Cook’s rise in music began somewhat by chance. The summer after his sophomore year at SUNY Purchase, he spent his days interning at Pitchfork and his nights hanging out at local DIY space 285 Kent. An open call on Twitter from Chairlift’s Patrick Wimberly asking for new music led him to send him some demos, which led to hangouts and a budding friendship. Cook would come by the Chairlift studio in the old Pfizer building in Bedford-Stuyvesant, absorbing sounds and vibes. During his junior year, Wimberly introduced Cook to Solange Knowles, with whom he had been touring. After losing Dev Hynes from her touring band, Knowles was looking for another multitalented instrumentalist; following a successful audition, Cook spent the summer of 2013 on tour, playing guitar and keyboards, and singing backup. He was a perfect fit for the band’s eclectic sound, but he admits to feeling the pressure of delivering a performance worthy of the music he’s playing — or making.
“I got nervous for every, every show,” Cook says of that first Solange tour. “Even if I was chilling out the whole festival, as soon as it was coming to changeover, I would always get a little nervous. But… the more we kept going, it was like a well-oiled machine. By the time we got to Australia, it was like a dance. Not even choreographed, but like knowing your transitions and knowing what you need to be bringing to the next moment to make it as impactful as you need it to be.”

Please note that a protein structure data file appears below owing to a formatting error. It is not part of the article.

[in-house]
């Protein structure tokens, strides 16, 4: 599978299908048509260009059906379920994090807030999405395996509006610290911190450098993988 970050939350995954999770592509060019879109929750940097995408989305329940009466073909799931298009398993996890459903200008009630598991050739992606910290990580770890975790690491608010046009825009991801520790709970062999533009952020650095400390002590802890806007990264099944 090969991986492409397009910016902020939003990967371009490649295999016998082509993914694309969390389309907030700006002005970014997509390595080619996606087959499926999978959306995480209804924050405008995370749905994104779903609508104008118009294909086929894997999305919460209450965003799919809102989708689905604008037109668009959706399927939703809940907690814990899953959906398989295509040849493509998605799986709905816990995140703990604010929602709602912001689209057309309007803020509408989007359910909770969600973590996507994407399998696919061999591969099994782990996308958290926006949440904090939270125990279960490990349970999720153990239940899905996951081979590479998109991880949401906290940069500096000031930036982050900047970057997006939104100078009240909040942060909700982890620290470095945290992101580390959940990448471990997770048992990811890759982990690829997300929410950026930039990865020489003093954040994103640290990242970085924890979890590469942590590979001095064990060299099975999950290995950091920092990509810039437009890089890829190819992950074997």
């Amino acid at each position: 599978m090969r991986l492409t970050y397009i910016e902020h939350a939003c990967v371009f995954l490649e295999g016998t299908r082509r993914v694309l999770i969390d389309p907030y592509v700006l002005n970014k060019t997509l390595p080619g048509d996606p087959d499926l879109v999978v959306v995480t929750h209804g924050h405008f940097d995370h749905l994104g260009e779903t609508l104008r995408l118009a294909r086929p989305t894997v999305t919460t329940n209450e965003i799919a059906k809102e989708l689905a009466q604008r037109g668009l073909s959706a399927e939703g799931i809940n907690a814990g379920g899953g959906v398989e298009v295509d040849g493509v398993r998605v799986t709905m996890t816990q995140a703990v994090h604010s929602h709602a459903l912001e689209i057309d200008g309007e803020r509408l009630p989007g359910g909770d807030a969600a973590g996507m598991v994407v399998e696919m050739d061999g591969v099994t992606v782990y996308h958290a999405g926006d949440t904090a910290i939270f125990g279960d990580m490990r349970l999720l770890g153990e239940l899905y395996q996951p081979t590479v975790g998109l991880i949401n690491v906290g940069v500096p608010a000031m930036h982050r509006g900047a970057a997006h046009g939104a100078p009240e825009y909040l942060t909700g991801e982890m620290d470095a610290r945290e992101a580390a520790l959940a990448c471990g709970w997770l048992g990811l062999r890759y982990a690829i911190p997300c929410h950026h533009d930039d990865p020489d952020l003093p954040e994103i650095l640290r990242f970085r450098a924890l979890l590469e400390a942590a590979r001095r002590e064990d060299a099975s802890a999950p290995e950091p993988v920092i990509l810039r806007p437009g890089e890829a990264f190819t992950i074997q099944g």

That he was so nervous before each Solange show speaks to his relationship with performance. When he attended SUNY Purchase, it was as part of the college’s famed acting school, a notoriously selective program that takes in fewer than two dozen students each year. (When he met and auditioned for Solange, his hair was hot-combed straight and blown out for an acting role.) The university’s creative environment, fueled by the close proximity of different arts disciplines, inspired plenty of artistic miscegenation. The acting program was housed in the dance building, which was next to the music building — and Cook ended up rooming with a lot of jazz players. In fact, his current band is comprised of other kids from Purchase’s music program (one is now a visual artist), just a few years younger than he.